Tag Archives: book

germline by t c mcarthy

As promised when I finished Mira Grant’s Newsflesh trilogy, I did read Germline by T C McCarthy.

I wasn’t able to get into the second book of the trilogy (Exogene), and haven’t attempted the last (Chimera) – but Germline was amazing.

A quick disclaimer first – this book is most certainly NOT for the faint of stomach, or those who cannot ignore vulgarity.

Taking place in a not-too-distant future, T C McCarthy takes us into the on-again-off-again underground hot war being fought somewhere in Kazakhstan. We find our main character, Oscar, a journalist for Stars and Stripes, spinning out of control in a drug-induced stupor but getting that “one last chance” to earn his place as a journalist. Oscar hasn’t paid his dues, but has managed to make friends among the “important” players on the US side of the war.

This book reminded me of a novel I read years ago that took place in the Vietnam War, written by a vet of that arena – it’s visceral, gritty, and the words seem to fly off the page into your eyes, converting your mind into the exact place and time Oscar is in when he’s in it. You are there with Oscar as he suits up, plugs-in, shoots-up, crawls through the subterrene with the Marines unit he’s assigned to.

This is perhaps the single best future scifi I’ve ever read that doesn’t require an entirely alternate universe to exist.

why nations fail by daron acemoglu and james a robinson

I first came across Why Nations Fail at my local Half Price Books. After seeing it on the shelves a couple times, but still being unsure about whether I really wanted to read it or not, I reserved it at my local library.

Now I wish I had bought it (and likely will) – Daron Acemoglu & James A Robinson, while sometimes slipping into an academic, journalistic tone, present a fantastic historical, economic, cultural, and international view into the similarities, and differences, of “national” failures around the world over the last several centuries.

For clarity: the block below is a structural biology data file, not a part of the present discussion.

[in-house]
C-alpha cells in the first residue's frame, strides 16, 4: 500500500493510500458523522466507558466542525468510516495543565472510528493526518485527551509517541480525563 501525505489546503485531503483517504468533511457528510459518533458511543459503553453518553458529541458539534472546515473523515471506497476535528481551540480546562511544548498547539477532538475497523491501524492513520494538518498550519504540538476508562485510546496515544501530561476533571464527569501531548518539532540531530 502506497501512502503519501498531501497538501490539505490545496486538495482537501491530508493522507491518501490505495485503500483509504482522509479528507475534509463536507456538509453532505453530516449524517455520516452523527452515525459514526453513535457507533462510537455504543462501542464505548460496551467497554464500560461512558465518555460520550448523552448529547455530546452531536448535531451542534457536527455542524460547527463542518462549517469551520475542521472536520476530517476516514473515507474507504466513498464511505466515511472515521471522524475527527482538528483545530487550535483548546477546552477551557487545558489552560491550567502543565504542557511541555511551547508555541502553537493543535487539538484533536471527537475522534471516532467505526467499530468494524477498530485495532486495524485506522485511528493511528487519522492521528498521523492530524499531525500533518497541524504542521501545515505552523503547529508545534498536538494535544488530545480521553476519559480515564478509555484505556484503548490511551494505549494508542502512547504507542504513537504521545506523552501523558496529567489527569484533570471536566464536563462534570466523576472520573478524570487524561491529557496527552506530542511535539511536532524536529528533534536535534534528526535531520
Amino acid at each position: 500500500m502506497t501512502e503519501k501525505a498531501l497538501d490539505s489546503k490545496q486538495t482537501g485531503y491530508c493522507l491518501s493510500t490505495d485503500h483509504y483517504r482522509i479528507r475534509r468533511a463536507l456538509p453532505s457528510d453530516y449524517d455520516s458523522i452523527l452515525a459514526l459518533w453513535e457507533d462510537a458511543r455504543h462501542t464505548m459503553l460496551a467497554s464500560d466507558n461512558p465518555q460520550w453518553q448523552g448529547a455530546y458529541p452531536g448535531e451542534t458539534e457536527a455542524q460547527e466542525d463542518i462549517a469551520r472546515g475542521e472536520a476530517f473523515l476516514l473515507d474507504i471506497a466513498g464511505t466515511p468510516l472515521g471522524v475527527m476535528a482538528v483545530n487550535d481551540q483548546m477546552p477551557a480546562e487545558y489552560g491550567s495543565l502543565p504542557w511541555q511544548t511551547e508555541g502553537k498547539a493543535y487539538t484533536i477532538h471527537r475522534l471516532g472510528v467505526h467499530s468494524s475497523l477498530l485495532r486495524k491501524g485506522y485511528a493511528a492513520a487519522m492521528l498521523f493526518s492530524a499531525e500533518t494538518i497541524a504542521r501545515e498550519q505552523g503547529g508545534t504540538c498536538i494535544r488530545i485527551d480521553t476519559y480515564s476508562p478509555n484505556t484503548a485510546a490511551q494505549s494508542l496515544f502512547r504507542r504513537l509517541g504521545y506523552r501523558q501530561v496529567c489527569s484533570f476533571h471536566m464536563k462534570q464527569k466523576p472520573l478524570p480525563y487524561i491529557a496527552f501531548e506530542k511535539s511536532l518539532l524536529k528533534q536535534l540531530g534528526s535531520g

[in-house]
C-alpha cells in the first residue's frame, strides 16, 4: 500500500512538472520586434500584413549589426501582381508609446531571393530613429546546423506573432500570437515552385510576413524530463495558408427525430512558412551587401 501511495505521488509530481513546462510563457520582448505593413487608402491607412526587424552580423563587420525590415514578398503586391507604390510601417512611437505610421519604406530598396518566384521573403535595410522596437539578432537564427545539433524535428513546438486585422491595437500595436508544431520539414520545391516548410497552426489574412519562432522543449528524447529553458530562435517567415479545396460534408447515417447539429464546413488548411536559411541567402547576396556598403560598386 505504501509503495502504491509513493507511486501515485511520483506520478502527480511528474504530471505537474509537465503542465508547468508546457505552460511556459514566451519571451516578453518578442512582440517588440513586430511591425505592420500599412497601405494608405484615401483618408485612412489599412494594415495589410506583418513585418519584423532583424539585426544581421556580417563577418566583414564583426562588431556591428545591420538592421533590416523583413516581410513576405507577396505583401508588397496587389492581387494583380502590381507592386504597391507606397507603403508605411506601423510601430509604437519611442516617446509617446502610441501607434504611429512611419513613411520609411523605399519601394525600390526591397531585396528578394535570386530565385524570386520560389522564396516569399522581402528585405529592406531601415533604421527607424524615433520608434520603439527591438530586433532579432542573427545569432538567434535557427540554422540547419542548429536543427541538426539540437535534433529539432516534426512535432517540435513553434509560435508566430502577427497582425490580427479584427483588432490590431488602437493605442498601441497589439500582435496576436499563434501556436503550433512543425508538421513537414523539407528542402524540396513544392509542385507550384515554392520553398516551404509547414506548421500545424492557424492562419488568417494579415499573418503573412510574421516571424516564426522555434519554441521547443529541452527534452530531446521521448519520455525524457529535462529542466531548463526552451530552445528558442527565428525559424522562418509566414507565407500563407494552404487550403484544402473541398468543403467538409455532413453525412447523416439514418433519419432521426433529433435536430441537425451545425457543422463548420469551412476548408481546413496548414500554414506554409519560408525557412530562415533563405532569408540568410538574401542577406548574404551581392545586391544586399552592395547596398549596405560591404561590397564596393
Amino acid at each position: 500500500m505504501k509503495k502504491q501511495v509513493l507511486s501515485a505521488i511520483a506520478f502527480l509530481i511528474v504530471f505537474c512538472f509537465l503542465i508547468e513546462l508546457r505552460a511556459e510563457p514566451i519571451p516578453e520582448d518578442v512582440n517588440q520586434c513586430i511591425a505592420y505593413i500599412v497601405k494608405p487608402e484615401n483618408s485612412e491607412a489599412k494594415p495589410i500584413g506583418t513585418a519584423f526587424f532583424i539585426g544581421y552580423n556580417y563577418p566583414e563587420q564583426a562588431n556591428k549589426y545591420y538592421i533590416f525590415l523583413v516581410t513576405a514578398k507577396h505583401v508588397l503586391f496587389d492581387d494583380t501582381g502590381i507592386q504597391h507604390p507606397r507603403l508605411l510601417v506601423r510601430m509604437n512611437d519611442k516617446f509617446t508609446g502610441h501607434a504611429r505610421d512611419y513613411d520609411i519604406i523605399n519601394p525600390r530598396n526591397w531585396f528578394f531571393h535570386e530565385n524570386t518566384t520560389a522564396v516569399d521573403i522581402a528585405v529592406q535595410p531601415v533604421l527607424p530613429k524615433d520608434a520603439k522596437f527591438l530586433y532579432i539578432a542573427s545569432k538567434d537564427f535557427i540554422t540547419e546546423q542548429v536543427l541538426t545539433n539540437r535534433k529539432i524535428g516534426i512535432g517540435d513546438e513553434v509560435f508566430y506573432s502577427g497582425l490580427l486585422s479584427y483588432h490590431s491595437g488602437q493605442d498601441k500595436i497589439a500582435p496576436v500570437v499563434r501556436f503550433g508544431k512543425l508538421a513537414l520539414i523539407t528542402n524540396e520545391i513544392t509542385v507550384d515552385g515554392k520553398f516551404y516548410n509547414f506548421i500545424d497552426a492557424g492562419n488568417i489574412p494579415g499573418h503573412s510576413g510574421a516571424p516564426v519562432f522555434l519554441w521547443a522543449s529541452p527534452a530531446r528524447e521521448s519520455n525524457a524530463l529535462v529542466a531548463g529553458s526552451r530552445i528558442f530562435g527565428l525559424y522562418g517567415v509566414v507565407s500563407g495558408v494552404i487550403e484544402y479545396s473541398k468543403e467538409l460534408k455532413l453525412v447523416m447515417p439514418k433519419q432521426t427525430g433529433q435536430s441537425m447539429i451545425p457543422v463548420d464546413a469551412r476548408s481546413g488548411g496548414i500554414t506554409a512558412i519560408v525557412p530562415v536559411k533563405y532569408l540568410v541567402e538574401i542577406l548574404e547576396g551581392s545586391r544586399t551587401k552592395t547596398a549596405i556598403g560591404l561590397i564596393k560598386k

They spend a great deal of time expounding on the differences of countries that succeed and those that don’t – and offer insights into how failing nations could, potentially, turn themselves around.

Interestingly, the factors that play-into national success and failure are similar throughout history – critical junctures, inclusive/pluralistic political and economic environments vs extractive/exclusive political and economic structures, empowered citizenries, overbearing rulers, literacy, economic incentives (positive and negative), etc.

The Iron Law of Oligarchy:

the overthrow of a regime presiding over extractive institutions heralds the arrival of a new set of masters to exploit the same set of pernicious extractive institutions (p366)

My recommendation? Buy it. Read it. Share it. The background and conclusions this book presents and reaches should be required reading for anyone who wants to see their nation “do better” – politicians, businessmen, citizens, NGOs: all would benefit from applying what is demonstrated in this excellent work.

  • Quality of writing: 4/5
  • Quality of content: 4.5/5
  • Historicity: 5/5
  • Educational value 4.5/5
  • Overall: 4.5/5